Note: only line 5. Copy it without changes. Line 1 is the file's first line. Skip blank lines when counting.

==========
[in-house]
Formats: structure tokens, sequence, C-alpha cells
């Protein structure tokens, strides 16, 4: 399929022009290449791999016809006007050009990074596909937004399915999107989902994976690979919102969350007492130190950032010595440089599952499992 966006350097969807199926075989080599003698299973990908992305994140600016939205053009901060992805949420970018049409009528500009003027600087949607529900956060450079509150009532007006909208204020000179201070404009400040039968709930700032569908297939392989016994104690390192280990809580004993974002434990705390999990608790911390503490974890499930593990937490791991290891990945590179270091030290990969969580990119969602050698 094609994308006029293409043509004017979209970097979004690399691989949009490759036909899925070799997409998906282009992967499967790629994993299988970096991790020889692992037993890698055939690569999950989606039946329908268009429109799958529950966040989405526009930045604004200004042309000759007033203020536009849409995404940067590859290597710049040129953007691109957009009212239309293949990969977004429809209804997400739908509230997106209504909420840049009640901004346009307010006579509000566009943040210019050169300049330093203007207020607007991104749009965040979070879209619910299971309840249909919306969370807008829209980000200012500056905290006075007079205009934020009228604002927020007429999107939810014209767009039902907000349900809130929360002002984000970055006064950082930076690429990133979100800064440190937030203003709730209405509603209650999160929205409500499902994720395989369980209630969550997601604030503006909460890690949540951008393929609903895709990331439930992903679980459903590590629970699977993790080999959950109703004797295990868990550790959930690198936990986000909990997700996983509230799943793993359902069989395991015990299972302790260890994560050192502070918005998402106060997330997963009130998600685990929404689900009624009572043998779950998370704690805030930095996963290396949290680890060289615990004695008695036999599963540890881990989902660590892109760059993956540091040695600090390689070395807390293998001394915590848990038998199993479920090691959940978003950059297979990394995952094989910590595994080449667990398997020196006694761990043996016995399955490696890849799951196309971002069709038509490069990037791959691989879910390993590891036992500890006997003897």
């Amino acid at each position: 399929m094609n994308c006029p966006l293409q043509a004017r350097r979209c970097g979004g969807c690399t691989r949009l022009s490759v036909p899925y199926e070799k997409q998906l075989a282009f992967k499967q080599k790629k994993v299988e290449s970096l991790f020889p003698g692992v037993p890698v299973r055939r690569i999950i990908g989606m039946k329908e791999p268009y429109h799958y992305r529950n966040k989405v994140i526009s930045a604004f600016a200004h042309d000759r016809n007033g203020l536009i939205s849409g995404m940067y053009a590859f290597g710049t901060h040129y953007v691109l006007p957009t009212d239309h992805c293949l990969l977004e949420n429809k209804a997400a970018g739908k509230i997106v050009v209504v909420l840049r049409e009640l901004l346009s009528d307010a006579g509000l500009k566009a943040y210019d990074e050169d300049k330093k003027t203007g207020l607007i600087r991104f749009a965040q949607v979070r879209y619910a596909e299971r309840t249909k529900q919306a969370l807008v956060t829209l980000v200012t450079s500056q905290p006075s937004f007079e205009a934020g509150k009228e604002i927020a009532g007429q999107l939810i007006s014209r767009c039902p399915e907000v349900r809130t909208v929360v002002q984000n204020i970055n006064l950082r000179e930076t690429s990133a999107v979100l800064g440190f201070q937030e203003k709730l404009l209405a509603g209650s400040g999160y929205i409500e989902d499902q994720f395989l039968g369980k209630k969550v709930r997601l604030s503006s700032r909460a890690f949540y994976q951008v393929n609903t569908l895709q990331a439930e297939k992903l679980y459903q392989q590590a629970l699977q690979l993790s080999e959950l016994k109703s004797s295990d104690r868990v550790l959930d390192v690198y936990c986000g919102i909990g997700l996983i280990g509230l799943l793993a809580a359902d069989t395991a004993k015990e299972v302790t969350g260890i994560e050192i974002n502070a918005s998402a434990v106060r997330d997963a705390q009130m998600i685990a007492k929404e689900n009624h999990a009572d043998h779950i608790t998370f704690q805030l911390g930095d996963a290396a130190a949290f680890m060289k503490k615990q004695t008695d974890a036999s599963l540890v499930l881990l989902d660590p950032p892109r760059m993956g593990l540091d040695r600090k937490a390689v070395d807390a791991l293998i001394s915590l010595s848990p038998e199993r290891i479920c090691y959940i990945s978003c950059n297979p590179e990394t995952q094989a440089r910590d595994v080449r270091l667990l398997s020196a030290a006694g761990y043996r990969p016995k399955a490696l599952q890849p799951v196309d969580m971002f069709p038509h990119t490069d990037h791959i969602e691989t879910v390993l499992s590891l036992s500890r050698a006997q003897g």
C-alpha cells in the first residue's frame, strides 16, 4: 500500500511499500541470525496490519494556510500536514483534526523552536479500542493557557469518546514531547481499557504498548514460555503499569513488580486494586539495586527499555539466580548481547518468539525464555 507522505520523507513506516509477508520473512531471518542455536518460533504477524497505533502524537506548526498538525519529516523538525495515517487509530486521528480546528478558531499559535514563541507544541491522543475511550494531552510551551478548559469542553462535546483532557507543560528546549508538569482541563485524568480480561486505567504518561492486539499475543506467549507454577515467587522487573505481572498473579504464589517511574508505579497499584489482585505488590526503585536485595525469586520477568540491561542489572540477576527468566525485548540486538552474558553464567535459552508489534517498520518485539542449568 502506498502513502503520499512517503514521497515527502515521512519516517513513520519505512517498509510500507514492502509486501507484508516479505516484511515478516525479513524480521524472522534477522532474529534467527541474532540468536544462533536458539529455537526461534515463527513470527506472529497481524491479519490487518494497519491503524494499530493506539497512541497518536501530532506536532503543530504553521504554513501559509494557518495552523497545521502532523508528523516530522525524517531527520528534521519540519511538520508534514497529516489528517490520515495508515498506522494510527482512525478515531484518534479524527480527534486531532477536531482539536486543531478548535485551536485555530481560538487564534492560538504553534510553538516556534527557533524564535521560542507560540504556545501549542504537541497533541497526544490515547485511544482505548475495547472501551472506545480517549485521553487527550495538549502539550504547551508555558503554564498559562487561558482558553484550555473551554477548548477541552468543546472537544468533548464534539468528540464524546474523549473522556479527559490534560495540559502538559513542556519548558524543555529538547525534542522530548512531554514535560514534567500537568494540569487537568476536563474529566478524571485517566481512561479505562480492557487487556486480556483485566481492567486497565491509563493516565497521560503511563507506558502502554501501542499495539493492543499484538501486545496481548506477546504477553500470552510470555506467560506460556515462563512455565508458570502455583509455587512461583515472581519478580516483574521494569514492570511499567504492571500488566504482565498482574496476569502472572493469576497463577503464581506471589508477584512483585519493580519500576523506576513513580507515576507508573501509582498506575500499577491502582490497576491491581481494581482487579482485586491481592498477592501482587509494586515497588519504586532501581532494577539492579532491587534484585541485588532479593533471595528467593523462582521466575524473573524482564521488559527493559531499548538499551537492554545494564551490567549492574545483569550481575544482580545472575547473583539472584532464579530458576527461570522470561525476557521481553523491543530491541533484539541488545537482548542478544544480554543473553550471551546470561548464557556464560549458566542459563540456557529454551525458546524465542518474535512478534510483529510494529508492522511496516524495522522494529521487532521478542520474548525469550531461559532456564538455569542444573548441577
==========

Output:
C-alpha cells in the first residue's frame, strides 16, 4: 500500500511499500541470525496490519494556510500536514483534526523552536479500542493557557469518546514531547481499557504498548514460555503499569513488580486494586539495586527499555539466580548481547518468539525464555 507522505520523507513506516509477508520473512531471518542455536518460533504477524497505533502524537506548526498538525519529516523538525495515517487509530486521528480546528478558531499559535514563541507544541491522543475511550494531552510551551478548559469542553462535546483532557507543560528546549508538569482541563485524568480480561486505567504518561492486539499475543506467549507454577515467587522487573505481572498473579504464589517511574508505579497499584489482585505488590526503585536485595525469586520477568540491561542489572540477576527468566525485548540486538552474558553464567535459552508489534517498520518485539542449568 502506498502513502503520499512517503514521497515527502515521512519516517513513520519505512517498509510500507514492502509486501507484508516479505516484511515478516525479513524480521524472522534477522532474529534467527541474532540468536544462533536458539529455537526461534515463527513470527506472529497481524491479519490487518494497519491503524494499530493506539497512541497518536501530532506536532503543530504553521504554513501559509494557518495552523497545521502532523508528523516530522525524517531527520528534521519540519511538520508534514497529516489528517490520515495508515498506522494510527482512525478515531484518534479524527480527534486531532477536531482539536486543531478548535485551536485555530481560538487564534492560538504553534510553538516556534527557533524564535521560542507560540504556545501549542504537541497533541497526544490515547485511544482505548475495547472501551472506545480517549485521553487527550495538549502539550504547551508555558503554564498559562487561558482558553484550555473551554477548548477541552468543546472537544468533548464534539468528540464524546474523549473522556479527559490534560495540559502538559513542556519548558524543555529538547525534542522530548512531554514535560514534567500537568494540569487537568476536563474529566478524571485517566481512561479505562480492557487487556486480556483485566481492567486497565491509563493516565497521560503511563507506558502502554501501542499495539493492543499484538501486545496481548506477546504477553500470552510470555506467560506460556515462563512455565508458570502455583509455587512461583515472581519478580516483574521494569514492570511499567504492571500488566504482565498482574496476569502472572493469576497463577503464581506471589508477584512483585519493580519500576523506576513513580507515576507508573501509582498506575500499577491502582490497576491491581481494581482487579482485586491481592498477592501482587509494586515497588519504586532501581532494577539492579532491587534484585541485588532479593533471595528467593523462582521466575524473573524482564521488559527493559531499548538499551537492554545494564551490567549492574545483569550481575544482580545472575547473583539472584532464579530458576527461570522470561525476557521481553523491543530491541533484539541488545537482548542478544544480554543473553550471551546470561548464557556464560549458566542459563540456557529454551525458546524465542518474535512478534510483529510494529508492522511496516524495522522494529521487532521478542520474548525469550531461559532456564538455569542444573548441577